The executor of a will is the person appointed to carry out the instructions provided by the testator. They are also responsible for trying for maximum gain when it comes to sharing out assets, such as selling property at the right time to receive the highest return, or being responsible for the correct amount of taxes. More than one person can be elected as an executor, but many people find that one dedicated person is more constructive.
Who is Eligible to be an Executor?
It is up to the testator to decide who they wish to be an executor, and they can choose anyone they like, as long as that individual is 18 years of age or over. Common choices include spouses or children, which means executors can also be included in the will, too. On the practical side, legal representatives and experienced individuals may instead be appointed.
An executor must be a trusted person, and an individual equipped to follow the testator’s instructions.
What Happens if You Don’t Have an Executor?
If the situation arises where a capable executor cannot be found or elected, then there is a government official who is able to step in should you be in need as a last resort.
Can a Chosen Executor be Removed?
The executor of a will can very easily be dismissed by the testator and replaced by another during the course of their life. However, following the testator’s death, removing the chosen executor can be difficult.
A court can remove the executor from a will, if one of the following reasons apply:
- If it can be proven that the executor is incapable of performing the duties which have been assigned to them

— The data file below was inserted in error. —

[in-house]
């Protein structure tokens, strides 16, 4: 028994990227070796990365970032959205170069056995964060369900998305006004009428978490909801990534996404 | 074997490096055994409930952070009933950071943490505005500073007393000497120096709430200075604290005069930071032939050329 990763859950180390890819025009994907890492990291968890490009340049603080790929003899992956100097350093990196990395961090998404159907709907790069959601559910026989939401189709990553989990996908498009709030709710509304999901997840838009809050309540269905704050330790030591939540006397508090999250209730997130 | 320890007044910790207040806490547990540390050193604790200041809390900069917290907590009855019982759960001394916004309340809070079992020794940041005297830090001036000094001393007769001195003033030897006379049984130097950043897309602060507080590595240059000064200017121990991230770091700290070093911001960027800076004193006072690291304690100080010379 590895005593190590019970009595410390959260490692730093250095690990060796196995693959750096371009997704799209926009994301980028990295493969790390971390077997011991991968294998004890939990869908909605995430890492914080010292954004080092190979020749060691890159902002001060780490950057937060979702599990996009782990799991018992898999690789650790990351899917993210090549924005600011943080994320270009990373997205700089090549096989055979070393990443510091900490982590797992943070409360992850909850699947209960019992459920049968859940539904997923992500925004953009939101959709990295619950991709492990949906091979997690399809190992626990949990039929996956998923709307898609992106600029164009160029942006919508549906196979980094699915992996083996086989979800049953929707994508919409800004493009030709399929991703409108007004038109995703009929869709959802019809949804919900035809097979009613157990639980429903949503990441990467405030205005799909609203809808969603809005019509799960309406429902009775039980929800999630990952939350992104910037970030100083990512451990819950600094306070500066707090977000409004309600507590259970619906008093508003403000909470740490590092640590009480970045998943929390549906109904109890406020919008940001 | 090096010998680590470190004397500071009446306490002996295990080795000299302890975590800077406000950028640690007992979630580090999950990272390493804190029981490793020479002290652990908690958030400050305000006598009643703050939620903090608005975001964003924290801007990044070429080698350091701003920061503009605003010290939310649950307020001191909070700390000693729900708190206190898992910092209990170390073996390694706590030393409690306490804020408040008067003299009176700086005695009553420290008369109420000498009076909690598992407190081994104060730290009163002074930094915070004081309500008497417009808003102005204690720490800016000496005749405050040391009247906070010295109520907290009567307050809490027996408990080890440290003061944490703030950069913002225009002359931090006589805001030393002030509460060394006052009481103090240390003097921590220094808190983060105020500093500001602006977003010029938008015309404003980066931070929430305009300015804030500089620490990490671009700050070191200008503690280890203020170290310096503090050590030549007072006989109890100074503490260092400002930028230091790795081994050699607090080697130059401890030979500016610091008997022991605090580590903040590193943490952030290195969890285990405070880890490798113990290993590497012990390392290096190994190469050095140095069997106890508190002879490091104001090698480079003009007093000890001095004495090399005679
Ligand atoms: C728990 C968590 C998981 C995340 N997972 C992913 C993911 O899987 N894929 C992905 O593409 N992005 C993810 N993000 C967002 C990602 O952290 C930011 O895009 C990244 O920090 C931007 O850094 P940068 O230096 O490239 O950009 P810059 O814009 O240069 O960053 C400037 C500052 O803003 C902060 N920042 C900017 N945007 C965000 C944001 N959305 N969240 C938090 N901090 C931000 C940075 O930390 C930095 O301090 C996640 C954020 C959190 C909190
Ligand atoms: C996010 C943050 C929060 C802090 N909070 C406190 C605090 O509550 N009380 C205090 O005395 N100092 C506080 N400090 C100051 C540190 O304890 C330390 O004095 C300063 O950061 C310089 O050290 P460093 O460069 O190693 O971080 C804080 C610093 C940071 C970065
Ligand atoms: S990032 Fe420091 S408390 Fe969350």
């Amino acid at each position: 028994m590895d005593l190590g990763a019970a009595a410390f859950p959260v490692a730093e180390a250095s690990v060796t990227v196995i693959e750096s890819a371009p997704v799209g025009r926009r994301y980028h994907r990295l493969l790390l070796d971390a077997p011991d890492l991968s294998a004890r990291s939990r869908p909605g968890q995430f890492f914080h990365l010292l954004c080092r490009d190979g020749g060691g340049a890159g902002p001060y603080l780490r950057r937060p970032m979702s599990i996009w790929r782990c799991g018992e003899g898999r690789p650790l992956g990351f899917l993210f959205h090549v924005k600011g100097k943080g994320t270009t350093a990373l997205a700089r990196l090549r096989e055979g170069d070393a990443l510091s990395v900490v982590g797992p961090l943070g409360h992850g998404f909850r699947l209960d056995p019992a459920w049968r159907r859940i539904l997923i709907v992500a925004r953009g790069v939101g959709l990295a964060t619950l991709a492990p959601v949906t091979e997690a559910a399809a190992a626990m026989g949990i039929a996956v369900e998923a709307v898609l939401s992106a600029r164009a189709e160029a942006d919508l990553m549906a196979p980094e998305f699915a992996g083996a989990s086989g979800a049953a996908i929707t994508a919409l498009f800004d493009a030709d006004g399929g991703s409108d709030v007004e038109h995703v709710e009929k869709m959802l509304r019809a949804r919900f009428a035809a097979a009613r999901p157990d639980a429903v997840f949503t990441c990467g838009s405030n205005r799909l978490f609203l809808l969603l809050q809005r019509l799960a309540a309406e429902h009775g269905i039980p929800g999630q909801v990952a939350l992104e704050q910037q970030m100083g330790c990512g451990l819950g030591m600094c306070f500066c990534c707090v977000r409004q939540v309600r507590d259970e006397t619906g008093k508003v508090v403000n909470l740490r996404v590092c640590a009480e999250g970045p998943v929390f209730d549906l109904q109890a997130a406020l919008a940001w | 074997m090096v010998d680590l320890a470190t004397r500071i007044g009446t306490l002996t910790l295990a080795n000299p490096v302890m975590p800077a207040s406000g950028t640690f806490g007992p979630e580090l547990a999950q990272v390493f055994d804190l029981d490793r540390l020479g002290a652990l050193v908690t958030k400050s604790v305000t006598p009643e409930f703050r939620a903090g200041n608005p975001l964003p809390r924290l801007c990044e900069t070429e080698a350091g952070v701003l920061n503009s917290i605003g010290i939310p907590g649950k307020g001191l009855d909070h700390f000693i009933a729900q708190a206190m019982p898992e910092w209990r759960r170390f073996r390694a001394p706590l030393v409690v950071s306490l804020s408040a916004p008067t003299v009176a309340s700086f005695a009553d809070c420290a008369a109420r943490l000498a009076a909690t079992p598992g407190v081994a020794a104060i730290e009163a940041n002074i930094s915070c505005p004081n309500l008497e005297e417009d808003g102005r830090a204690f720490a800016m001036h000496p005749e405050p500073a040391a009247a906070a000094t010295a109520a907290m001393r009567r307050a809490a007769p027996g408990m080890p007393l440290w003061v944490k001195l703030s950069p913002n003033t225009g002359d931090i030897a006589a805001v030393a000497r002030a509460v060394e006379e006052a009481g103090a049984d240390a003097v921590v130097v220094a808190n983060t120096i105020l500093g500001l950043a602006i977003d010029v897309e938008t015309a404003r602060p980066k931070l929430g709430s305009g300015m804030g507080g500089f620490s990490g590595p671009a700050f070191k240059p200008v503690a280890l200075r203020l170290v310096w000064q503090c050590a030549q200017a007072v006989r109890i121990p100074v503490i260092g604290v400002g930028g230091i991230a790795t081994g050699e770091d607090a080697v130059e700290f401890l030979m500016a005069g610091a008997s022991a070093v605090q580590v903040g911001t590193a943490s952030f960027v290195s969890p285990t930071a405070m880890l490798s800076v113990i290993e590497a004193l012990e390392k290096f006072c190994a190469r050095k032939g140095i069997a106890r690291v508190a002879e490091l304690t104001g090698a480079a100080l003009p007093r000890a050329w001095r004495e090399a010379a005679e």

- If they are unsuitable for the position
- If they have become disqualified since the death of the testator
- If they are not acting in the best interests of the testator, as required (the definition of ‘best interest’ hereby decided by the court)
- If there is a severe conflict of interest
- If there are any legal ineligibility criteria, such as mental conditions which prevent the executor from acting as required
How Do You Remove an Executor?
The removal of an executor can only take place through court proceedings, in which the court will decide on the manner of removal using the details and reasons listed above. To begin these proceedings following the death of the testator, the relevant party must file for a court proceeding. This individual needs to have been left a share of the will to have the ability to file to remove an executor.
Once court proceedings have commenced, the legal representatives for both parties (the executor and the individual filing to have them removed) will show why they either believe they must remain as the executor, or be removed. The reason for removal should be clearly established.
If you are concerned that the executor of an estate is not acting correctly, contact us for advice. We work with leading solicitors who specialise in handling executor disputes to resolve issues swiftly and fairly.
At The Inheritance Experts, we can offer support and advice regarding the appointing of an executor, or the removal of one. Contact us today should you wish to discuss.